It disregards my other qualifications and renders them worthless. It disregards my work as a student of political science. It disregards my hours of research dedicated to writing about politics. It disregards my creativity as an author and my knowledge of the subjects I choose to discuss. It disregards the fundamental human right I possess to form my own opinion and my Constitutional right to express that opinion freely with others. And most notably, it disregards that I am an individual. An individual capable of forming my own opinions and being brave enough to share those with the world at the risk of receiving backlash and criticism. All I ask is for respect of that bravery and respect for my qualifications.

Words are powerful. They can be used to inspire, unite, and revolutionize. Yet, they can be abused, and too comfortably are. Opening a dialogue of political debate by confining me to my gender restricts the productivity of that debate from the start. Those simple but potent words overlook my identity and label me as a stereotype destined to fit into a mold. They indicate that in our debate, you cannot look past my sex. That you will not be receptive to what I have to say if it doesn't fit into what I should be saying, "as a woman."

That is the issue with politics today. The media and our politicians, those who are meant to encourage and protect democracy, divide us into these stereotypes. We are too often told that because we are female, because we are young adults, because we are a minority, because we are middle-aged males without college degrees, that we are meant to vote and to feel one way, and any other way is misguided. Before a conversation has begun, we are divided against our will. Too many of us fail to inform ourselves of the issues and construct opinions that are entirely our own, unencumbered by what the mainstream tells us we are meant to believe.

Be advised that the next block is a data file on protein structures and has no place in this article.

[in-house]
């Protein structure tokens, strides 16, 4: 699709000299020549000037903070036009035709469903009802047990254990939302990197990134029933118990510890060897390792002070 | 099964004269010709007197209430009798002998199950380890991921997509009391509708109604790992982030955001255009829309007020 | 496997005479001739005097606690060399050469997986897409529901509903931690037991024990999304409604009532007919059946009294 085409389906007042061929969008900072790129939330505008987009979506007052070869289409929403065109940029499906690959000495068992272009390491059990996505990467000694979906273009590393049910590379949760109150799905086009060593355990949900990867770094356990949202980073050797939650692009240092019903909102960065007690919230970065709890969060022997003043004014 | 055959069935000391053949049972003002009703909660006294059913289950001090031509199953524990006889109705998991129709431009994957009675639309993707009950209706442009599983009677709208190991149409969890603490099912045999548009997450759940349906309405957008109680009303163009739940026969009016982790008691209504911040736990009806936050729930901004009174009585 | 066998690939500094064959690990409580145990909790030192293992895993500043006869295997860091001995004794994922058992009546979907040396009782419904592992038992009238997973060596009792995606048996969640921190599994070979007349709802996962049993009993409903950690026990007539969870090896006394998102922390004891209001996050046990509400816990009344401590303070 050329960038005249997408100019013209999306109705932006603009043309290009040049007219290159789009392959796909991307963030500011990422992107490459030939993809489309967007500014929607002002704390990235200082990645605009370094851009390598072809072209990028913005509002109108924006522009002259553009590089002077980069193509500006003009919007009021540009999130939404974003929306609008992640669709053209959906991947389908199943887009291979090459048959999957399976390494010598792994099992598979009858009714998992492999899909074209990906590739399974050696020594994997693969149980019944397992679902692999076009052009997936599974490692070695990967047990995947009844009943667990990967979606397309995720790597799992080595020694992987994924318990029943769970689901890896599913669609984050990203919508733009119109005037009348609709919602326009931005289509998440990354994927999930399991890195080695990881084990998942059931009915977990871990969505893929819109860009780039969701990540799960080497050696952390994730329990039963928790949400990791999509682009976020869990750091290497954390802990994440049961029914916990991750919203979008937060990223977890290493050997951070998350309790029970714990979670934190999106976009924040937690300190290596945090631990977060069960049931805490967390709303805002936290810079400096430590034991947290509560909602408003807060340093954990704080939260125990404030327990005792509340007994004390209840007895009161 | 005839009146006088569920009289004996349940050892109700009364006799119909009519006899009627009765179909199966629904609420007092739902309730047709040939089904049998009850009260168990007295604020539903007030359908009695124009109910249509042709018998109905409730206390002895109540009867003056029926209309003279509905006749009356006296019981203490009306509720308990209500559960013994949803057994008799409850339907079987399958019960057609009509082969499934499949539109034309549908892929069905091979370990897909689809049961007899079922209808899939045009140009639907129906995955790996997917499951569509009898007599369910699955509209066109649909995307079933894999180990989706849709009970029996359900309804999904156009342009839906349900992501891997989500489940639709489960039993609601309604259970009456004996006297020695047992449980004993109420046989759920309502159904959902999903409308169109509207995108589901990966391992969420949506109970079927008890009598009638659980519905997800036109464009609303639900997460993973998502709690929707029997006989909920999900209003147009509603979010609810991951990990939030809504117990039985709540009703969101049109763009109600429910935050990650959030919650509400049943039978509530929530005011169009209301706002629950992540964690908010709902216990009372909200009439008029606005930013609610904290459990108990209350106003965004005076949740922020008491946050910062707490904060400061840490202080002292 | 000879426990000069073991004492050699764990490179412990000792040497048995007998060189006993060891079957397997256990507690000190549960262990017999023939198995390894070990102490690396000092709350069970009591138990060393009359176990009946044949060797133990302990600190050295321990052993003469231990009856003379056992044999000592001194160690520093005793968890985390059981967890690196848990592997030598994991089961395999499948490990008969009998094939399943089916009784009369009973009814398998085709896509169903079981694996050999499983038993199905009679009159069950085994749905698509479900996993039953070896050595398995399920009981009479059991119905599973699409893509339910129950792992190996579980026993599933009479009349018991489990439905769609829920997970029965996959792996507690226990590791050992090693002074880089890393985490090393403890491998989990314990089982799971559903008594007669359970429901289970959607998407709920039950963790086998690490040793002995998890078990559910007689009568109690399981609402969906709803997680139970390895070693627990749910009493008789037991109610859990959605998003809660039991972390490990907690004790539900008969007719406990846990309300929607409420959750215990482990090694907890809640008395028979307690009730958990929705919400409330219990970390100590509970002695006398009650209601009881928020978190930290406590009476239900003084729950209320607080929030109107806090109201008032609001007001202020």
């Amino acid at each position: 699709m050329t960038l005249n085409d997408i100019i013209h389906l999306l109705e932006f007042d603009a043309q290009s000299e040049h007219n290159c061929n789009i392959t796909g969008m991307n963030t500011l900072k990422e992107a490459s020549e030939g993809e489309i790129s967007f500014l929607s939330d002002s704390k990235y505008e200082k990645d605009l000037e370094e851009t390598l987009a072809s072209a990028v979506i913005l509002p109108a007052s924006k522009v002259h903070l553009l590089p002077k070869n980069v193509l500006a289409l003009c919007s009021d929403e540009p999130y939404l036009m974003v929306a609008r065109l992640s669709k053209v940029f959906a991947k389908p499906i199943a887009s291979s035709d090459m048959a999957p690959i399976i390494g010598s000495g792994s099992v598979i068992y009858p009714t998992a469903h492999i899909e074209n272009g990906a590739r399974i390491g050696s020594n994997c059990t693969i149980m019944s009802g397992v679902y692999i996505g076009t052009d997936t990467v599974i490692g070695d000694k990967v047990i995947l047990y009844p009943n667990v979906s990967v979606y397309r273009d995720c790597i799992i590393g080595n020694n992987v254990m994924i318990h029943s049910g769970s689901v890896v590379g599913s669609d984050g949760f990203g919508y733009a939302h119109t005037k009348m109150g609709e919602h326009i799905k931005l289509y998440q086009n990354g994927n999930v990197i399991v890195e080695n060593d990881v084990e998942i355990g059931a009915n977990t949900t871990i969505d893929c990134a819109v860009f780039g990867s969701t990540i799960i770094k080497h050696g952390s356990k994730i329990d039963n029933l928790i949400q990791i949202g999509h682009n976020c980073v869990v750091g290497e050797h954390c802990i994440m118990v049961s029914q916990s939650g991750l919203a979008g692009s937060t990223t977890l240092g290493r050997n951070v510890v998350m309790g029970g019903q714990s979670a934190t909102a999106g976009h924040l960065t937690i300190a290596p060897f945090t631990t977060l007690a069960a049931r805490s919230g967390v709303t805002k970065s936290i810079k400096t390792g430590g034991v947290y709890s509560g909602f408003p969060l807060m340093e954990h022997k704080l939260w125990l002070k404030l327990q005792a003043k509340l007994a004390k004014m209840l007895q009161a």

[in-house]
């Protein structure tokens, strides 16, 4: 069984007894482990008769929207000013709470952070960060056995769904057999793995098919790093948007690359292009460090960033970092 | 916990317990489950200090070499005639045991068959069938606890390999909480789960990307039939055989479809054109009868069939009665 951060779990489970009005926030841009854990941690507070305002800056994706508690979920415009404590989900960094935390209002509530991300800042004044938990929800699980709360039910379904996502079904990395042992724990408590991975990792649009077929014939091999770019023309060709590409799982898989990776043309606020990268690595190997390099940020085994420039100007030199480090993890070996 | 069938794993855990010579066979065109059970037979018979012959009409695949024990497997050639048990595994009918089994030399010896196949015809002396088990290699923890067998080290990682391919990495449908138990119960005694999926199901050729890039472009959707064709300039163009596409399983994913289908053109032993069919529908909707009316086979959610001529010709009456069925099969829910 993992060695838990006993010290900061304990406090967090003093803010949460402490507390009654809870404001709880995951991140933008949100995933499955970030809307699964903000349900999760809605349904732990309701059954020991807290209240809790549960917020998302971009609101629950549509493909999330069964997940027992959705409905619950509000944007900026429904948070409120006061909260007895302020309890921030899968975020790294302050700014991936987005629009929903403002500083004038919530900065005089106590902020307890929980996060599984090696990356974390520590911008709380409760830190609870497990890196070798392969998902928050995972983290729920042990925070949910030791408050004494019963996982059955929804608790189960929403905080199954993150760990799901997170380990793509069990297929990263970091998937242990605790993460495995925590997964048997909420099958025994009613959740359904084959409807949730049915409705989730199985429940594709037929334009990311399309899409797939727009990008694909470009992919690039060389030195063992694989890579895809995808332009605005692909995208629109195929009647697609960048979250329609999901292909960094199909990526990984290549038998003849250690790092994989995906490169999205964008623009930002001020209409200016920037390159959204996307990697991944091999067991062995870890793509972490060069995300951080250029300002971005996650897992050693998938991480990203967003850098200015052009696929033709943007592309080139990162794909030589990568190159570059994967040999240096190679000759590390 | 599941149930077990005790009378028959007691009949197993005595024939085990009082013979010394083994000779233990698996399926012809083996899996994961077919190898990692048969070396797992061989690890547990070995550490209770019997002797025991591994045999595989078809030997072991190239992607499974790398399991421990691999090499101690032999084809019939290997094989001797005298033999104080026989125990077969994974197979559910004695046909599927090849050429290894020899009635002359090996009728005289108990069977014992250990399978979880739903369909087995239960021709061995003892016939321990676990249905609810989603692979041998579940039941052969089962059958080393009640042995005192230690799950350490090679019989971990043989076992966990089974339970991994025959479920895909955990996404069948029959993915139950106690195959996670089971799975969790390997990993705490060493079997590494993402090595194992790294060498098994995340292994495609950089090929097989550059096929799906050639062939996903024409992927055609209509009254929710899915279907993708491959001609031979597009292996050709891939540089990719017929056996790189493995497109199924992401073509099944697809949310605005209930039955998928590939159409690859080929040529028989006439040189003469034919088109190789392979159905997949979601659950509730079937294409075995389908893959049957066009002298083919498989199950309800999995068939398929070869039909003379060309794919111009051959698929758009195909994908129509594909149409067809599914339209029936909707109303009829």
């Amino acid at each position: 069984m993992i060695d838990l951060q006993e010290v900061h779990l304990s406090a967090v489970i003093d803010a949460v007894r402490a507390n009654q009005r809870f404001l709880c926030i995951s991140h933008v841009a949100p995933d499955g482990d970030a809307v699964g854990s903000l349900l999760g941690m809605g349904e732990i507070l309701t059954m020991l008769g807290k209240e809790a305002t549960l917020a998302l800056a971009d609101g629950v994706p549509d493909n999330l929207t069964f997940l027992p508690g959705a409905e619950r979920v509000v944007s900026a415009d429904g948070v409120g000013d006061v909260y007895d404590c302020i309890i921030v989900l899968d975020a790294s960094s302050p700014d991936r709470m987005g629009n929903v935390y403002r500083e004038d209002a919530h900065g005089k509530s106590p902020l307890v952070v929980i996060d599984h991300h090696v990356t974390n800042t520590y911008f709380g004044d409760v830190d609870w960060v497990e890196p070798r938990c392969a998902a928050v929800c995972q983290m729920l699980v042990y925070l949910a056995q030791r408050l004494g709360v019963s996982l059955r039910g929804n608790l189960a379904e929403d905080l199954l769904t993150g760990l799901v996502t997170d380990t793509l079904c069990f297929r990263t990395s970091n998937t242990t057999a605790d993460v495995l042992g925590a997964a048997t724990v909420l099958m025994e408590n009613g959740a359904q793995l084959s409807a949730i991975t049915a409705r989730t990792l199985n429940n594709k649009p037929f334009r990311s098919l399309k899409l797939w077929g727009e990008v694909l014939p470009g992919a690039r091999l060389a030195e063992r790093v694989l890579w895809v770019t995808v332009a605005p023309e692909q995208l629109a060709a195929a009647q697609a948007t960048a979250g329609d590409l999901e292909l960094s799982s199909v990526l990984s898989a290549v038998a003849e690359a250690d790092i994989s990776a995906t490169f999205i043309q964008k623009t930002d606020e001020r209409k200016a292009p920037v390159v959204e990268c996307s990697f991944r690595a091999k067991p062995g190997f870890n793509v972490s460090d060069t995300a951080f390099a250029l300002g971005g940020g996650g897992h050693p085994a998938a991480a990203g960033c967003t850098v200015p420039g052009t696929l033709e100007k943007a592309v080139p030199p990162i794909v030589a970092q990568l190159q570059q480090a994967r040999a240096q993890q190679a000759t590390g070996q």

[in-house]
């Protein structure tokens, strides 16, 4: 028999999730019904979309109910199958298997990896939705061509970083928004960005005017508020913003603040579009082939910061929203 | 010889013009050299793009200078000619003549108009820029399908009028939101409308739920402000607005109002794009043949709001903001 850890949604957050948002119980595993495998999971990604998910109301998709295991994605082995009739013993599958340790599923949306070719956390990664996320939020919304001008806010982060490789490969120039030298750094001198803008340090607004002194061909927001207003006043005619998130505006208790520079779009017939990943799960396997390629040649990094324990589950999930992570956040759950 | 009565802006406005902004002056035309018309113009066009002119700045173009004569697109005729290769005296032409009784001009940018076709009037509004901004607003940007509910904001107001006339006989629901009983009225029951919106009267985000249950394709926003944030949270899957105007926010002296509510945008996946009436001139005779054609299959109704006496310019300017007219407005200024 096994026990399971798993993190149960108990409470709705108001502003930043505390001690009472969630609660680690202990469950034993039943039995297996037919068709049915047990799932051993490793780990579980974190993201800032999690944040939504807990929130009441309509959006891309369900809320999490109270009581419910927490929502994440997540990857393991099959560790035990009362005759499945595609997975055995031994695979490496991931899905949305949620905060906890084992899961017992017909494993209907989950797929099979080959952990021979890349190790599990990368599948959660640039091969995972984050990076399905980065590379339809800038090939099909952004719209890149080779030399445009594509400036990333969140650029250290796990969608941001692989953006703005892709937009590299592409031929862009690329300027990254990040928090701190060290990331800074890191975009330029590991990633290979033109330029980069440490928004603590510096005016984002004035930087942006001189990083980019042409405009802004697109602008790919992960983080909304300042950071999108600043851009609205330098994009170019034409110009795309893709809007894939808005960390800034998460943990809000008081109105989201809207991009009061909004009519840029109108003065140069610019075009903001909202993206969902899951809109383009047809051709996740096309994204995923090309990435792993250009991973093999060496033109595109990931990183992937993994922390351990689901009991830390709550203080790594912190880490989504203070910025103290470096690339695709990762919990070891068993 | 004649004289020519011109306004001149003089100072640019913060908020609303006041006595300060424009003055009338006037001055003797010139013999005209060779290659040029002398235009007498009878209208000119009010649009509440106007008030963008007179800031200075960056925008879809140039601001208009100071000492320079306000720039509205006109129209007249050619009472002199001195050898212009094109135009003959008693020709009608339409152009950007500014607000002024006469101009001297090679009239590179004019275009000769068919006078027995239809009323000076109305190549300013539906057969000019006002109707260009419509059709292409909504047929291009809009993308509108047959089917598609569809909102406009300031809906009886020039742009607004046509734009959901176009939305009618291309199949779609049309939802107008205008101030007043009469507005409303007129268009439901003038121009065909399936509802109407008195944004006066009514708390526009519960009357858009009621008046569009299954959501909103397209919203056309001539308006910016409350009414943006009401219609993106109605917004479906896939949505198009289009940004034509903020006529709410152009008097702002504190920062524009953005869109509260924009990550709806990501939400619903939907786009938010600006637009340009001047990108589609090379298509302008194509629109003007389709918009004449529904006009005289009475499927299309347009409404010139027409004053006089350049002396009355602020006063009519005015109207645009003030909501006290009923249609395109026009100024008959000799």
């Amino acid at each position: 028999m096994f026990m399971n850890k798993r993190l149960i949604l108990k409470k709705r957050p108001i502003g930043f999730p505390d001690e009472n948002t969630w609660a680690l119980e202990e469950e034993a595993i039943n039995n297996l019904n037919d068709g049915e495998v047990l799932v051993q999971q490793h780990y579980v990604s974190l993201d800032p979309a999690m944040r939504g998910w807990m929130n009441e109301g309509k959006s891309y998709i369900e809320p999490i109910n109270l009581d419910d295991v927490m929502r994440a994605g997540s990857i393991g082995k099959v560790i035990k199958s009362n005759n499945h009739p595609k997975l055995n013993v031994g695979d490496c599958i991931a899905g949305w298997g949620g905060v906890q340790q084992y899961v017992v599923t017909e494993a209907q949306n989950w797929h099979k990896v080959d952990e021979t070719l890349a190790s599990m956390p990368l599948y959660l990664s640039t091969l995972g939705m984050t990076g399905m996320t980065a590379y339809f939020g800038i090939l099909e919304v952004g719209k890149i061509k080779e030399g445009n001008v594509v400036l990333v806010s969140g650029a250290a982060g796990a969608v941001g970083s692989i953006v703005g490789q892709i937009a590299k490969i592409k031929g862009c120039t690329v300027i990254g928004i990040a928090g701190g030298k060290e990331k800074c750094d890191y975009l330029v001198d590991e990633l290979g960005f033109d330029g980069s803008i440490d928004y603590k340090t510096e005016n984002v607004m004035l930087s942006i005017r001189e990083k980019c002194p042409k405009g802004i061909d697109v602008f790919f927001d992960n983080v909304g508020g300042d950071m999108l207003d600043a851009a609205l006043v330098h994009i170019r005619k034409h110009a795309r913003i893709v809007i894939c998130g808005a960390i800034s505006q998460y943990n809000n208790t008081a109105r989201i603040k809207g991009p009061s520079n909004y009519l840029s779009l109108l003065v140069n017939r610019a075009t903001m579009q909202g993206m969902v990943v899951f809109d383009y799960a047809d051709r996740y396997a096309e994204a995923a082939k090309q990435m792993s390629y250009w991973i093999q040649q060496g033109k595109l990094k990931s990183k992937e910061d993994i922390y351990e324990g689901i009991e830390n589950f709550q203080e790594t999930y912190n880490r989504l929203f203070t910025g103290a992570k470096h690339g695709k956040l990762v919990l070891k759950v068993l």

We, as a people, have become limited to these classifications. Are we not more than a demographic?

As a student of political science, seeking to enter a workforce dominated by men, yes, I am a woman, but foremost I am a scholar, I am a leader, and I am autonomous. I refuse to be categorized and I refuse to be defined by others. Yes, I am a woman, but I am so much more.

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It's Hard To Stay Friends With A Kavanaugh-Lover, But It's Possible

Or hater.

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If you don't have your head buried in the sand these days, it's impossible not to realize how viscerally raw most people's political emotions are. And unless you live in a bubble, you likely have friends or family who have very different political beliefs with you. If you want to cut off those relationships, read no further. But if you view your relationships more T. D. Jakes style—"I like to see myself as a bridge builder, that is, me building bridges between people […], between politics, trying to find common ground"—then play on.

Before beginning a conversation with a politically-differing friend, put yourself in their shoes. Ask yourself: what aspects of their life might have influenced them in this way? Accept that you just don't know what their experiences have been like. Maybe your gun-supporting friend had her house traumatically burglarized when she was quite young; maybe your friend who believes the government should solve all our problems was only able to get hot lunches at school because of government aid. View it as a thought experiment if you will: imagine a sympathetic reason (rather than a judgment-worthy reason) that your friend has this differing viewpoint.

We have two ears and one mouth. Ask them questions and then genuinely listen. As humans, we often listen to respond, not to understand. Try to understand without demonizing or judging your friend. David Livingstone Smith, author of Less Than Human: Why We Demean, Enslave, and Exterminate Others, said that when we dehumanize or demonize others, it acts as: "a psychological lubricant, dissolving our inhibitions and inflaming our destructive passions. As such, it empowers us to perform acts that would, under other circumstances, be unthinkable." Try to accept that your friend's point of view—no matter how much you disagree with it—is (in their eyes) just as valid as your own. Your goal is to listen first, persuade later, argue rarely (or never).